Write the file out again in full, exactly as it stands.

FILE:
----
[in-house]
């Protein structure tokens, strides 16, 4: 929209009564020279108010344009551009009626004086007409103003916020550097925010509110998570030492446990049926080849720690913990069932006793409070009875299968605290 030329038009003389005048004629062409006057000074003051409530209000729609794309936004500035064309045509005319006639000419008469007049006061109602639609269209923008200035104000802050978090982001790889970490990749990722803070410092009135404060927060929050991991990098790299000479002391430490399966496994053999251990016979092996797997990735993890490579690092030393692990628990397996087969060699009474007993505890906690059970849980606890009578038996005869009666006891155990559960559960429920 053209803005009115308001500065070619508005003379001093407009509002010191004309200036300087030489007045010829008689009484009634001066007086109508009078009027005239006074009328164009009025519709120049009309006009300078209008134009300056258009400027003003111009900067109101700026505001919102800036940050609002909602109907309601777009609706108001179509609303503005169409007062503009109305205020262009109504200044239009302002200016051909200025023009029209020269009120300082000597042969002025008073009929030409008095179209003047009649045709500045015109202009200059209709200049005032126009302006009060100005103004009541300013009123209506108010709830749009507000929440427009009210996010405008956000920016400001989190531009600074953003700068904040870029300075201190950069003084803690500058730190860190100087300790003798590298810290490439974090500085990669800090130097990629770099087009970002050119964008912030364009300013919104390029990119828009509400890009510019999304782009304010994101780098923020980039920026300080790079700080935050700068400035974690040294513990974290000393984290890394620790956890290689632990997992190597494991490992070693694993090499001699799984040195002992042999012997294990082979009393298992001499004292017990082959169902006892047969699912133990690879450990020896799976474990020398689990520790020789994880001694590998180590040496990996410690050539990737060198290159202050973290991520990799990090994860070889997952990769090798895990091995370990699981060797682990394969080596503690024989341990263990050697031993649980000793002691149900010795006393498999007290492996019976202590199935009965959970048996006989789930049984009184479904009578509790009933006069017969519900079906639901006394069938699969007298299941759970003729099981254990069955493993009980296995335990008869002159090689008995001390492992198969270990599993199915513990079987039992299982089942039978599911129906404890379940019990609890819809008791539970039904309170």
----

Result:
[in-house]
């Protein structure tokens, strides 16, 4: 929209009564020279108010344009551009009626004086007409103003916020550097925010509110998570030492446990049926080849720690913990069932006793409070009875299968605290 030329038009003389005048004629062409006057000074003051409530209000729609794309936004500035064309045509005319006639000419008469007049006061109602639609269209923008200035104000802050978090982001790889970490990749990722803070410092009135404060927060929050991991990098790299000479002391430490399966496994053999251990016979092996797997990735993890490579690092030393692990628990397996087969060699009474007993505890906690059970849980606890009578038996005869009666006891155990559960559960429920 053209803005009115308001500065070619508005003379001093407009509002010191004309200036300087030489007045010829008689009484009634001066007086109508009078009027005239006074009328164009009025519709120049009309006009300078209008134009300056258009400027003003111009900067109101700026505001919102800036940050609002909602109907309601777009609706108001179509609303503005169409007062503009109305205020262009109504200044239009302002200016051909200025023009029209020269009120300082000597042969002025008073009929030409008095179209003047009649045709500045015109202009200059209709200049005032126009302006009060100005103004009541300013009123209506108010709830749009507000929440427009009210996010405008956000920016400001989190531009600074953003700068904040870029300075201190950069003084803690500058730190860190100087300790003798590298810290490439974090500085990669800090130097990629770099087009970002050119964008912030364009300013919104390029990119828009509400890009510019999304782009304010994101780098923020980039920026300080790079700080935050700068400035974690040294513990974290000393984290890394620790956890290689632990997992190597494991490992070693694993090499001699799984040195002992042999012997294990082979009393298992001499004292017990082959169902006892047969699912133990690879450990020896799976474990020398689990520790020789994880001694590998180590040496990996410690050539990737060198290159202050973290991520990799990090994860070889997952990769090798895990091995370990699981060797682990394969080596503690024989341990263990050697031993649980000793002691149900010795006393498999007290492996019976202590199935009965959970048996006989789930049984009184479904009578509790009933006069017969519900079906639901006394069938699969007298299941759970003729099981254990069955493993009980296995335990008869002159090689008995001390492992198969270990599993199915513990079987039992299982089942039978599911129906404890379940019990609890819809008791539970039904309170």